The disconnect between the conversations affluent investors are wanting to have and the ones advisors are willing to entertain is growing, said Gregory Salsbury, executive vice president of Jackson National Life Distributors and author of Retirementology: The New Language of Retirement Planning, in the closing session at the Financial Behavior in Retirement Summit in Chicago on Monday.
Only one in five advisors are increasing the amount of time they spend talking to clients in the wake of the economic meltdown, Salsbury said. Those who are rookies or are less capable just want life to get back to normal and think the financial downturn was just a bump in the road. But this is not what the typical investor believes, he added. And these investors want to talk about what happened and what are the prospects for the future.
It’s not only Wall Street that was to blame for the recession, said Salsbury. Americans who bought swimming pools, super luxury vehicles and whirlwind vacations are responsible as well. “In the year 2006 alone Americans spent more than $41 billion just on their pets,” he explained. “That is more than the GDP of all but 64 countries.”
Where did the money come from? Many borrowed from their 401(k)s, which is bad news for our retirement futures. “Somewhere along the line this quaint notion of retirement planning was thrown under the bus and what we have now is a big mess,” he said. “The investor needs to take responsibility and do things differently and think about things differently.”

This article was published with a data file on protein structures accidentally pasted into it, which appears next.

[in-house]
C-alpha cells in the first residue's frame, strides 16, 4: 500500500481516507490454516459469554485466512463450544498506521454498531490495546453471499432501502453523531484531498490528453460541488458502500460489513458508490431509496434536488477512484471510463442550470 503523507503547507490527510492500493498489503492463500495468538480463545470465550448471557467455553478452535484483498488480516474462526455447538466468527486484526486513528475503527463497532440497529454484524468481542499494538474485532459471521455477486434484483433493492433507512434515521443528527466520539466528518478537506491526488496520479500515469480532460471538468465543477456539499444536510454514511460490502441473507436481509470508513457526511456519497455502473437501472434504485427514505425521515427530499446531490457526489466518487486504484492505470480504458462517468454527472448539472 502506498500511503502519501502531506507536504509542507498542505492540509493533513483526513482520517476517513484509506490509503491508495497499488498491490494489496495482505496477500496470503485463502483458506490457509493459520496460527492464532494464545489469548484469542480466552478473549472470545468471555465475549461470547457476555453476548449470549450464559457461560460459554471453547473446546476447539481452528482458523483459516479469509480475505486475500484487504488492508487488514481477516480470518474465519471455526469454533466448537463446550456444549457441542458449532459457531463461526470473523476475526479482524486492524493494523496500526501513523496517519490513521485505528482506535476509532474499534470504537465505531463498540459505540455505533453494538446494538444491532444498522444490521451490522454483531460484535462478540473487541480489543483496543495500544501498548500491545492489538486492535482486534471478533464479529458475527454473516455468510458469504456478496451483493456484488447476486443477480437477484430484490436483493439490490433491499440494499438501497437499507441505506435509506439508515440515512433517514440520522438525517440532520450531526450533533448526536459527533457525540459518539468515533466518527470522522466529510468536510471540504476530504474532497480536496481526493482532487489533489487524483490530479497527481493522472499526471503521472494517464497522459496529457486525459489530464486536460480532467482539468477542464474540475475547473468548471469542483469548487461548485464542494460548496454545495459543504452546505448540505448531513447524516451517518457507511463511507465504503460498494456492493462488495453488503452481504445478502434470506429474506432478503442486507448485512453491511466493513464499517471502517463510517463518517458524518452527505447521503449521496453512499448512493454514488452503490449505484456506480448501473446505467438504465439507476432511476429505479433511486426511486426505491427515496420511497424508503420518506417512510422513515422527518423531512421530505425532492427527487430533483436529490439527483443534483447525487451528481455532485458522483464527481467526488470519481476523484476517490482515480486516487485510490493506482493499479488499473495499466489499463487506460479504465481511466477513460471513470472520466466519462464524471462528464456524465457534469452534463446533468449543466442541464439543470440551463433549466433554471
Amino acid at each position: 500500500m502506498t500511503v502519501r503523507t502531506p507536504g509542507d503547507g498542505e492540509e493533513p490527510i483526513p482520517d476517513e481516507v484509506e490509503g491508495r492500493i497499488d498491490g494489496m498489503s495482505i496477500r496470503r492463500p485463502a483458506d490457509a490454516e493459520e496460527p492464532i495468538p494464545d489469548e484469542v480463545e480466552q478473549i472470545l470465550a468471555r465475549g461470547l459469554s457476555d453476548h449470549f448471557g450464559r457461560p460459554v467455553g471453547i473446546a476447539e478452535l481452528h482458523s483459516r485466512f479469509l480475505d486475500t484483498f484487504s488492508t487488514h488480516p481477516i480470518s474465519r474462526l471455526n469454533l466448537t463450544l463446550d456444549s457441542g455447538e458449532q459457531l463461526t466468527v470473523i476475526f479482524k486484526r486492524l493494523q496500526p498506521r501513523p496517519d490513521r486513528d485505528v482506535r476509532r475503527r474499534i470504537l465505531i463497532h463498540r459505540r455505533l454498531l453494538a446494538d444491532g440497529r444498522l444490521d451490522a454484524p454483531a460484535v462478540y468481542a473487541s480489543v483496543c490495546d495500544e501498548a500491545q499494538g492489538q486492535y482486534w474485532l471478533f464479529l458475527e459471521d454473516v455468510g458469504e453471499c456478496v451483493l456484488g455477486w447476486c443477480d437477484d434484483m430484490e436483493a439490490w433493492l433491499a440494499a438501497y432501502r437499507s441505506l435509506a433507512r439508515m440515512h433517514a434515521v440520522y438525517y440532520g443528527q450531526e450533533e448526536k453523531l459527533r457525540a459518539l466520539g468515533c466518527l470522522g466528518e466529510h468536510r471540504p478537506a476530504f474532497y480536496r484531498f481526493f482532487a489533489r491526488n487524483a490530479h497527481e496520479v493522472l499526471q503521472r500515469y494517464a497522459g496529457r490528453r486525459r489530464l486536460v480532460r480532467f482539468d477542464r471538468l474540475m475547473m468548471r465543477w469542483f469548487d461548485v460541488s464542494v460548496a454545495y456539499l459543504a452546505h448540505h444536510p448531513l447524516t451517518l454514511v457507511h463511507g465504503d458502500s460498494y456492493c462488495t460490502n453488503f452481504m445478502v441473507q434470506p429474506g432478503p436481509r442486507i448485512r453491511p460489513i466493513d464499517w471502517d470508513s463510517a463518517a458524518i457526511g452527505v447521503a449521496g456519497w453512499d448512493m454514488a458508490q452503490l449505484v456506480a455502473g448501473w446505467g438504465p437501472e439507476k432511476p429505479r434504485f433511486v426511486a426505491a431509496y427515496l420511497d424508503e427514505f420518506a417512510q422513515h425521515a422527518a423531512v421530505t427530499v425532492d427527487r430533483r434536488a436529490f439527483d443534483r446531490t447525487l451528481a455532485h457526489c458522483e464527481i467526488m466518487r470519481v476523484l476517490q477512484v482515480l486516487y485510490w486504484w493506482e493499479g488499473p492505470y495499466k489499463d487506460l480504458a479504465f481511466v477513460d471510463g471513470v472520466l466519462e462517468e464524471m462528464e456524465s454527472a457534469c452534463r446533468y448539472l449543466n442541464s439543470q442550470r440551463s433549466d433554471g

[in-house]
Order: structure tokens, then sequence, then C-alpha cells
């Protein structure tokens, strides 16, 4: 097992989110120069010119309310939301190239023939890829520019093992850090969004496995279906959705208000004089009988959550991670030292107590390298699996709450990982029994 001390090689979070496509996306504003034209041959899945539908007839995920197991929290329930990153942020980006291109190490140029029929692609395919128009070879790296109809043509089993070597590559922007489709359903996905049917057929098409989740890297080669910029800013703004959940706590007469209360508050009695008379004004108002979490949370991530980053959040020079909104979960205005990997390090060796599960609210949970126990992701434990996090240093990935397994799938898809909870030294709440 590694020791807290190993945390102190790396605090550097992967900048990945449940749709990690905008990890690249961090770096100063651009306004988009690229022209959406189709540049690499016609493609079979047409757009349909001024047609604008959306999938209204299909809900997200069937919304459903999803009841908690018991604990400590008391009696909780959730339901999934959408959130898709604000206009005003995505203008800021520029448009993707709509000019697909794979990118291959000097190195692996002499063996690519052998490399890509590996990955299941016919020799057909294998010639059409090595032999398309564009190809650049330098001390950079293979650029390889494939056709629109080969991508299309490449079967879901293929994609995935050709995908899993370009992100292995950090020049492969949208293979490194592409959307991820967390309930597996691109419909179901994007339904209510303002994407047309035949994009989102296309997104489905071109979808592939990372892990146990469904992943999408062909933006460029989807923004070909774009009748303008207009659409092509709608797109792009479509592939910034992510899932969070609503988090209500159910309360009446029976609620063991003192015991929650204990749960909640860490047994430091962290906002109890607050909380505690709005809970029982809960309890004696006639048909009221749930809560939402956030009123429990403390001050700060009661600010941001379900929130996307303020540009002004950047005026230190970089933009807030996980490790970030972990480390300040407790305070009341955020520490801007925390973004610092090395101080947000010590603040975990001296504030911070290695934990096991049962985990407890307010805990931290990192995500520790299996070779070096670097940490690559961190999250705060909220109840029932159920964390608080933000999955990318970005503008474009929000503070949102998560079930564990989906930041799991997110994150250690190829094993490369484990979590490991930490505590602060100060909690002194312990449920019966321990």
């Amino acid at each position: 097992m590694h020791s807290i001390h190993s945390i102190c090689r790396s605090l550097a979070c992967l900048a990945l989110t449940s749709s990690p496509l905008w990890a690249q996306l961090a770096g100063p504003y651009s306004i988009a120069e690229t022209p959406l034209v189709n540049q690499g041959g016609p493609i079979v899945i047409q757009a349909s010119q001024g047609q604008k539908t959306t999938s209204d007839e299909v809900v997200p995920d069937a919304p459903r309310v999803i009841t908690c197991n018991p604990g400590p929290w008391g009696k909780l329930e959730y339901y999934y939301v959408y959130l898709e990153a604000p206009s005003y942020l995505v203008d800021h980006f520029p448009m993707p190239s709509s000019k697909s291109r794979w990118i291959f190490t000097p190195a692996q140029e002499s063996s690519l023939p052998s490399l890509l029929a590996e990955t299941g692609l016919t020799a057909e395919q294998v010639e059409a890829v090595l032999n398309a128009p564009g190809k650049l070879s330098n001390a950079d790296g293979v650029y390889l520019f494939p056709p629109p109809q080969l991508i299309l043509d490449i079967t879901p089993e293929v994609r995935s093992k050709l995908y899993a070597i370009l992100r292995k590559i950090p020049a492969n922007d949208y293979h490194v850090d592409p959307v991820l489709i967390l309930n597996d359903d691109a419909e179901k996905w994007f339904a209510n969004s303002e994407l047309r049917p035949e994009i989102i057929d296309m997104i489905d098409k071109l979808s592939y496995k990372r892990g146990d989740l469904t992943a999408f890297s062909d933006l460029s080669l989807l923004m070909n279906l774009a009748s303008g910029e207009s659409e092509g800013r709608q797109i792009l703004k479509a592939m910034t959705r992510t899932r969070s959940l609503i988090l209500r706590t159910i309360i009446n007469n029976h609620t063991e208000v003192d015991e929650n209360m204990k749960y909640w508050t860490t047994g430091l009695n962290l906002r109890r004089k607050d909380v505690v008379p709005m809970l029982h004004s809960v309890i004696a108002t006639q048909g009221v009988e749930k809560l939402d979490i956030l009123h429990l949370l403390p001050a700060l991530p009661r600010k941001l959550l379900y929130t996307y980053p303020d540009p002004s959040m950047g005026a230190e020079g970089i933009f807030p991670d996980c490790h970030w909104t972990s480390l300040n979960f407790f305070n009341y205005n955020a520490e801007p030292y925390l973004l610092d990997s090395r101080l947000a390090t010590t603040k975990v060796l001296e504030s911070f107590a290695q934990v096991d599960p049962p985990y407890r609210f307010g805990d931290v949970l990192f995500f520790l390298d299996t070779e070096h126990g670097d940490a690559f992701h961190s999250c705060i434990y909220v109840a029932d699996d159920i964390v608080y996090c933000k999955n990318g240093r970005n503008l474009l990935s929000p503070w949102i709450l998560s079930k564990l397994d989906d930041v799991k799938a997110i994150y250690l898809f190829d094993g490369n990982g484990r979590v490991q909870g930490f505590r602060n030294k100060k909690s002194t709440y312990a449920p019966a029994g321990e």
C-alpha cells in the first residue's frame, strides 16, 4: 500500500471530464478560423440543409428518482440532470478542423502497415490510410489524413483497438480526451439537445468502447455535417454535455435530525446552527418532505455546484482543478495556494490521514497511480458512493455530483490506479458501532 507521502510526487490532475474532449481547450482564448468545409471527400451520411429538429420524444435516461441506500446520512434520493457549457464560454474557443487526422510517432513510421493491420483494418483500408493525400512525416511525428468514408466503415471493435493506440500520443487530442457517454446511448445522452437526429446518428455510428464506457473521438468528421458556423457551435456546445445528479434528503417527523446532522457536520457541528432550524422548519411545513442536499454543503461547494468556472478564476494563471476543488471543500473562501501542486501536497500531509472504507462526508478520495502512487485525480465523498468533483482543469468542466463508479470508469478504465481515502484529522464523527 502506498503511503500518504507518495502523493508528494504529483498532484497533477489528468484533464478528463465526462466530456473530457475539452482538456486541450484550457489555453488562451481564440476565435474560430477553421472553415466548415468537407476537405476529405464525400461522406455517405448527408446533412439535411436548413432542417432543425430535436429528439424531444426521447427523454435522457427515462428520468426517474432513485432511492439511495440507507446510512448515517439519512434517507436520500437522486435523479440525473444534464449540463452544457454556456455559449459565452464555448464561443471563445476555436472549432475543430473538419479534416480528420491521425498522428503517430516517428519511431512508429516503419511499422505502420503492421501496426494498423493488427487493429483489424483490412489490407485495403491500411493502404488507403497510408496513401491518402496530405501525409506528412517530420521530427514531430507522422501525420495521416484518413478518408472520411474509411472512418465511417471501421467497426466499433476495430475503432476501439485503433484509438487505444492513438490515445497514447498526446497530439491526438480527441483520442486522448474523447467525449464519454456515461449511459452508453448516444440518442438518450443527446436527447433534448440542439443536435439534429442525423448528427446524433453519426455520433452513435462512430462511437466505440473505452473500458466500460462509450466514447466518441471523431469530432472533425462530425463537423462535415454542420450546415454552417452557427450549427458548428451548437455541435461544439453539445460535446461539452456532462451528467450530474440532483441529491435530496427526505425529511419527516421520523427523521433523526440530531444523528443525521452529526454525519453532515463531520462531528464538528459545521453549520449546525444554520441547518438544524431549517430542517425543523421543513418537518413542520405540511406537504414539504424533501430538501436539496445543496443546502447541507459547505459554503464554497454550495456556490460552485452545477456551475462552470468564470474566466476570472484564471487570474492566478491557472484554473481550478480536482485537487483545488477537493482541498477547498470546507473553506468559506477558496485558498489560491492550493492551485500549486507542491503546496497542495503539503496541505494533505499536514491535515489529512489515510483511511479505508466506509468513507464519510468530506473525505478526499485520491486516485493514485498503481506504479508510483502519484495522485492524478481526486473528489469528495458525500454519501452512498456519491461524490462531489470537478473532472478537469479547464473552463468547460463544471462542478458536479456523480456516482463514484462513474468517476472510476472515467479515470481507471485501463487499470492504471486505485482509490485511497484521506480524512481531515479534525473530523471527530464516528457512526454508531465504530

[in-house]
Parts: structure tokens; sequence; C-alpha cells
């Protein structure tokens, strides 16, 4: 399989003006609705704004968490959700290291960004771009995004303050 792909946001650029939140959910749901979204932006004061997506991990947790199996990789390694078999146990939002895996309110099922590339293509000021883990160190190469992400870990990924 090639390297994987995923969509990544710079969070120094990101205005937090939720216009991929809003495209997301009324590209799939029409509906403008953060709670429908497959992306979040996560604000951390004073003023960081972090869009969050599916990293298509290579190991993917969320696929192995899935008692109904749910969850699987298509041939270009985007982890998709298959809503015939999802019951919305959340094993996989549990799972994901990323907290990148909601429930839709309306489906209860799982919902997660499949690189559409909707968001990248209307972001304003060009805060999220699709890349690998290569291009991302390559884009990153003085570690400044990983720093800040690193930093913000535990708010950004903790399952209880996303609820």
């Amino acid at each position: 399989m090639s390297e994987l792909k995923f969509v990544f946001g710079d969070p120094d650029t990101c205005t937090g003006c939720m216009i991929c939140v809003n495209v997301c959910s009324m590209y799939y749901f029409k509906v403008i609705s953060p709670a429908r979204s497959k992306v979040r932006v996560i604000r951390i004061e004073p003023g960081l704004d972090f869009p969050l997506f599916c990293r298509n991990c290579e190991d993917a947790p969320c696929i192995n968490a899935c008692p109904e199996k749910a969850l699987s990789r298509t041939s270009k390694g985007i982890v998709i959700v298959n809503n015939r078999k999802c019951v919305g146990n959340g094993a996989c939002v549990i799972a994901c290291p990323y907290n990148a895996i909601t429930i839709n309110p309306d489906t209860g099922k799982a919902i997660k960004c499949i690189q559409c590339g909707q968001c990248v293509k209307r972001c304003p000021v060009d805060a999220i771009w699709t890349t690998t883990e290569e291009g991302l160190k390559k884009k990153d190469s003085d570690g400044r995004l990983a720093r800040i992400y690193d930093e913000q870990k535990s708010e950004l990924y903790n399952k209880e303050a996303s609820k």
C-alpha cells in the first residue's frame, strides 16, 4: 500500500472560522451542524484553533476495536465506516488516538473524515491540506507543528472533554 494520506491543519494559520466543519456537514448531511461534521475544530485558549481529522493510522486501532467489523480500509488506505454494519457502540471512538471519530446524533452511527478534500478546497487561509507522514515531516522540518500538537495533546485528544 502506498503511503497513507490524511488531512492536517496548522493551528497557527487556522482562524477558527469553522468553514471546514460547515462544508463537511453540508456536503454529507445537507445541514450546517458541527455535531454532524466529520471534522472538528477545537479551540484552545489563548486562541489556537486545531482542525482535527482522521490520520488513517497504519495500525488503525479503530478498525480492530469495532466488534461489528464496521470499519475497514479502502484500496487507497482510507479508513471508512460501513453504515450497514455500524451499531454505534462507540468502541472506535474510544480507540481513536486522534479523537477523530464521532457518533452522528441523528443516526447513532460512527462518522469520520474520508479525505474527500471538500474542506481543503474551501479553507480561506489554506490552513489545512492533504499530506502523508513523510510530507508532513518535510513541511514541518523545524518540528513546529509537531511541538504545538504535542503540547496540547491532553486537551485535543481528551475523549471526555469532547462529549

One of the problems, Salsbury points out, is that investors’ have dramatically out-of-whack expectations. There is a deep misunderstanding about money in general and financial decisions. Thousands of boomers are rethinking 529 college savings plans and rethinking how much they will leave to their children.
The sad reality is that 62% of American adults believe that today’s children will not be better off than their parents. “There is a dent in optimism for investors today,” Salsbury added.
The most critical worry for affluent retirees: Taxes.
Investors are hungry to talk about the impact of the downturn on their own futures. And are eager to hear how taxes will affect them. “But most advisors don’t want to talk about it because they don’t now what to say,” Salsbury said. “I think those that will talk about it will pick up market share.”
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